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Meta Threatens to Block News Content in California, Angering Press Freedom Advocates

FILE - Attendees visit the Meta booth at a conference in San Francisco, California, March 22, 2023.

Meta on Wednesday threatened to block all news articles on Facebook and Instagram in California if state lawmakers move forward with a bill that would tax the tech company for news content.

The California Journalism Preservation Act would tax the advertising profits that platforms like Meta and Google make from distributing news articles. About 70% of the money collected would then go to support newsrooms around the state.

Meta has warned it will pull news links from Facebook and Instagram entirely if the bill is passed.

"If the Journalism Preservation Act passes, we will be forced to remove news from Facebook and Instagram, rather than pay into a slush fund that primarily benefits big, out-of-state media companies under the guise of aiding California publishers," Meta spokesperson Andy Stone said in a statement on Wednesday.

Katie Harbath, chief executive at the tech policy firm Anchor Change and a former director of public policy at Facebook, said this latest threat from Meta is "following a pattern."

Meta previously pulled news from Facebook in 2021 in response to an Australian law that forced the platform to pay for news content. Meta reversed the ban a few days later once the government agreed to change elements of the law.

Tech giants are also threatening to pull news content in Canada if a similar measure is enacted there.

"This all feels like it's sort of the dance that the platforms and regulators and the news organizations go through when these types of bills pop up," Harbath added.

Media freedom groups see these sorts of threats as a danger to press freedom.

"Meta's blackmail threats when confronted with the possibility of having to compensate news organizations for using their content have become all too common," said Vincent Berthier, the head of the tech desk at Reporters Without Borders.

"Being one of the leading platforms means having the responsibility to defend everyone's right to access information, not having the power to cut off people's access to journalism if legislators don't bend to its will," he told VOA in a statement Thursday.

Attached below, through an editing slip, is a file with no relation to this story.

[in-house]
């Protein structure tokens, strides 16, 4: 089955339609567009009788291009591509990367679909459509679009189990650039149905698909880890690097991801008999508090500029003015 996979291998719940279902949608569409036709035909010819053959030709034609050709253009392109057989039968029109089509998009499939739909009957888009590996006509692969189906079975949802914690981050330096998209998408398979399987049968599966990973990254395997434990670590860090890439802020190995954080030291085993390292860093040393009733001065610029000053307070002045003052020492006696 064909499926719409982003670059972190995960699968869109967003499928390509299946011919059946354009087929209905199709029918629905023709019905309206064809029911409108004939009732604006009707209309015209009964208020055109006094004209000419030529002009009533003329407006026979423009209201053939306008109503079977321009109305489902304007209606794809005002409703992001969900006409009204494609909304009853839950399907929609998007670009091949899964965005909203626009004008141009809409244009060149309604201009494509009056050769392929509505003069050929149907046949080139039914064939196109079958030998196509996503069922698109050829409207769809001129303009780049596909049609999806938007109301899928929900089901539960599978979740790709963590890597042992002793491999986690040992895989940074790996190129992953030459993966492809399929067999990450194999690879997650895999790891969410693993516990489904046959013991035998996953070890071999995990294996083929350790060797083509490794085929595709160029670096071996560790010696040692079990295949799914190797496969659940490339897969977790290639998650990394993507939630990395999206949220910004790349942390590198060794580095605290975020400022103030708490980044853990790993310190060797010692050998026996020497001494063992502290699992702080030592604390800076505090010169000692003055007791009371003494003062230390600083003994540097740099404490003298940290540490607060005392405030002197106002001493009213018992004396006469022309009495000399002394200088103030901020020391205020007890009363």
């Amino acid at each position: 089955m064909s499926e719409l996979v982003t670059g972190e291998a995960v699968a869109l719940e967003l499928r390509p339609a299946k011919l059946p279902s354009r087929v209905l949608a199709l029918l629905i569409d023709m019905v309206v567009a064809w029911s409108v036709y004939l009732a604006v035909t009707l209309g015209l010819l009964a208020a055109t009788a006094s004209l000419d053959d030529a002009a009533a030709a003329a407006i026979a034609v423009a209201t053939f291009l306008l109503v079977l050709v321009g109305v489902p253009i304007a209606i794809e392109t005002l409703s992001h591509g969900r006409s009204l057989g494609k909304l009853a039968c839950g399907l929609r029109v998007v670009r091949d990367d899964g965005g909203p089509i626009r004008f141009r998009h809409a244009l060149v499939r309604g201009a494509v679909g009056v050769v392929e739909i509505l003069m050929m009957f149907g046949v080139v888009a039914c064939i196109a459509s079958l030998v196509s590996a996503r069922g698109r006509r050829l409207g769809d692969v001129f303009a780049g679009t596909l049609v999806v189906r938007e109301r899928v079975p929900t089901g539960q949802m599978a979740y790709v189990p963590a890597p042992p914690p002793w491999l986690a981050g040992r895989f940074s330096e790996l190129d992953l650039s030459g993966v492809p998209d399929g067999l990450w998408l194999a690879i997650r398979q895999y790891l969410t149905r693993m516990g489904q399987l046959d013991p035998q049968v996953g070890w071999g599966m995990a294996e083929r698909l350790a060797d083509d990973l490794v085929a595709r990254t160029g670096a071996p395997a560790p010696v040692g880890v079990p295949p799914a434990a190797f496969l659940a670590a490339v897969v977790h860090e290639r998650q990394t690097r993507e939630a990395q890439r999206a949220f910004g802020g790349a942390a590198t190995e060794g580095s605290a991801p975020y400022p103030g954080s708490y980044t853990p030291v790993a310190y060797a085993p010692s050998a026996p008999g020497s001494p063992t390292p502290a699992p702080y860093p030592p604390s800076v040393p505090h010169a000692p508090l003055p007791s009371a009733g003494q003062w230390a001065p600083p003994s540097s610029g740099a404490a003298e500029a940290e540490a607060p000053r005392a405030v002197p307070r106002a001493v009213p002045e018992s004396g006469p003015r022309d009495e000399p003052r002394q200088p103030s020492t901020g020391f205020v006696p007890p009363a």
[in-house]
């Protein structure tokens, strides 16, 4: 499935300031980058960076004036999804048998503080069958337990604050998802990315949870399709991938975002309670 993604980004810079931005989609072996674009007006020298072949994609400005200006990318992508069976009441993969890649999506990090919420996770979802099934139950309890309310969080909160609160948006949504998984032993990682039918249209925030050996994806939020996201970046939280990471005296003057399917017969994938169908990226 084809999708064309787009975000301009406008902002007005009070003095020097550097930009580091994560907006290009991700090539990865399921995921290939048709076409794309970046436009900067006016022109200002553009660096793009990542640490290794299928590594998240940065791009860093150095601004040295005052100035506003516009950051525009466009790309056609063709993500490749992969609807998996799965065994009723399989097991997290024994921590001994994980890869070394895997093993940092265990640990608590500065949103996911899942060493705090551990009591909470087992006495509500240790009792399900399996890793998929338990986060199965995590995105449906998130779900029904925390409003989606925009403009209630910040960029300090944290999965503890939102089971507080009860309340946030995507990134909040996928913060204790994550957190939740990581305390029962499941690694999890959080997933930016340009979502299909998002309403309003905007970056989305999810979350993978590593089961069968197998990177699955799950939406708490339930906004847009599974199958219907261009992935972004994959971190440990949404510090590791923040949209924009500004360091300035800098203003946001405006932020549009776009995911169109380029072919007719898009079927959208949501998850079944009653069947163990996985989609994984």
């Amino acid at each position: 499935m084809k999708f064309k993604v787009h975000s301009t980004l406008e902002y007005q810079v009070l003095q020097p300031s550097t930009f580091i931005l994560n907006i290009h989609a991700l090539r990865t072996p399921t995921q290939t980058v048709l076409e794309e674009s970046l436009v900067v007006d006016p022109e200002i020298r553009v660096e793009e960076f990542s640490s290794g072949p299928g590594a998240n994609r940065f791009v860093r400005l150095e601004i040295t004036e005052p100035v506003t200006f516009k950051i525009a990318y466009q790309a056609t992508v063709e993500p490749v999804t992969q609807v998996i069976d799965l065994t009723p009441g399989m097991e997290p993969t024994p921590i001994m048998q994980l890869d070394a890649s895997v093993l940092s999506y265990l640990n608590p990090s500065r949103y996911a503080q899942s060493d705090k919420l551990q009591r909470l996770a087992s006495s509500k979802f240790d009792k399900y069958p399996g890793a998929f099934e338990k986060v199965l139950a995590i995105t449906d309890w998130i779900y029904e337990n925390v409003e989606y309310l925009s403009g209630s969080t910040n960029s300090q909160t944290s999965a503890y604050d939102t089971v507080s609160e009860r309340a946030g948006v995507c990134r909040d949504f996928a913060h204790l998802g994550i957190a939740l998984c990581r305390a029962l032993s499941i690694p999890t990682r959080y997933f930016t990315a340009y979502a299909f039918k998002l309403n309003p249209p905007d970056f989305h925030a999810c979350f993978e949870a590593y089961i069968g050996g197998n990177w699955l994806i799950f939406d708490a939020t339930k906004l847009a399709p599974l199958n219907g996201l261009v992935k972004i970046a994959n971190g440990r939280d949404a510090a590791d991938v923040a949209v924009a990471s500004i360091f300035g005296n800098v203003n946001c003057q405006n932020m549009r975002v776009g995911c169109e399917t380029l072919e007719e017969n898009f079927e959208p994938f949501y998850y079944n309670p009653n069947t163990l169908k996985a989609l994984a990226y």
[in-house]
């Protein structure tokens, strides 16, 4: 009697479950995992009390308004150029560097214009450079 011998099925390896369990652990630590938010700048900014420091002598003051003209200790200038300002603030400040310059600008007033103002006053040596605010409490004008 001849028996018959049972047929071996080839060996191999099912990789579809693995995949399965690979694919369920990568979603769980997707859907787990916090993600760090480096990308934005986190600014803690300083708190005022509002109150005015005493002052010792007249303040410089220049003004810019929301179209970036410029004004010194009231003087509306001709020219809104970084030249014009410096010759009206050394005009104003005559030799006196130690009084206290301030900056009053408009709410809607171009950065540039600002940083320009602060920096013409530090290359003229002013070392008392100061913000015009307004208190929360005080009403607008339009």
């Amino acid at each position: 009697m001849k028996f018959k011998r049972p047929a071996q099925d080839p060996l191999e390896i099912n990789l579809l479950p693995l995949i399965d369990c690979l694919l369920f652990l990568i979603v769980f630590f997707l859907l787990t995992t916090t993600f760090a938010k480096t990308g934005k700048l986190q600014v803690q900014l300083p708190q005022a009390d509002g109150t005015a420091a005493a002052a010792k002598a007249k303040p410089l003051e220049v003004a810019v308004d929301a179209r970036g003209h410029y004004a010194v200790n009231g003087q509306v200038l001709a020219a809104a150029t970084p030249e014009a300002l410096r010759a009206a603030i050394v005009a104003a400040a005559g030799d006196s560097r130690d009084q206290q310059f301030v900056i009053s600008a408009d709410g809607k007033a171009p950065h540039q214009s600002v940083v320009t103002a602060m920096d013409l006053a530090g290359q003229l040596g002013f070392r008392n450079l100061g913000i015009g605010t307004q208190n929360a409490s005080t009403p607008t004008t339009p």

"Meta should stop trying to blackmail elected leaders and instead focus on showing that the company is compatible with democratic principles," Berthier added.

Reporters Without Borders, or RSF, previously condemned Meta's threat to block news content in Canada, saying in a March statement that the ultimatum "directly threatens the survival of Canadian media and, at the same time, access to news and information, one of the pillars of democracy."

"It is unacceptable to threaten journalism with banishment," Berthier said in the statement. "Meta should seek to show that it is able to play a positive role in the fight against disinformation and for access to pluralistic information, rather than trying to influence public policies that might jeopardize its economic interests."

In a statement Wednesday, the California Broadcasters Association, California News Publishers Association and News/Media Alliance criticized Meta's latest ultimatum.

"Meta's threat to take down news is undemocratic and unbecoming," the statement said. "We have seen this in their playbook before and they have been publicly admonished in other countries for this behavior."

The California bill is an attempt to support a news industry that has been floundering for years. Between 2008 and 2020, about 30,000 journalism jobs disappeared, according to the Pew Research Center, marking a 26% drop in newsroom employment.

"As news consumption has moved online, community news outlets have been downsized and closing at an alarming rate," the California bill's sponsor, Assemblywoman Buffy Wicks, said at a hearing on the bill in May.

"Every day, journalism plays an essential role in California and in local communities, and the ability of local news organizations to continue to provide the public with critical information about their communities and enabling publishers to receive fair market value for their content that is used by others will preserve and ensure the sustainability of local and diverse news outlets," the bill says.

The Australian law generated nearly $150 million for news organizations, Columbia University's Bill Grueskin found.

But Harbath said she's skeptical that the California bill will be enough to help the news industry.

"I don't know that these bills are going to necessarily achieve what people think they're going to achieve," she said. "I just don't know if they're really going to get as much money as they actually need by doing this."

It's important "to think creatively going forward about what these business models should look like," Harbath added.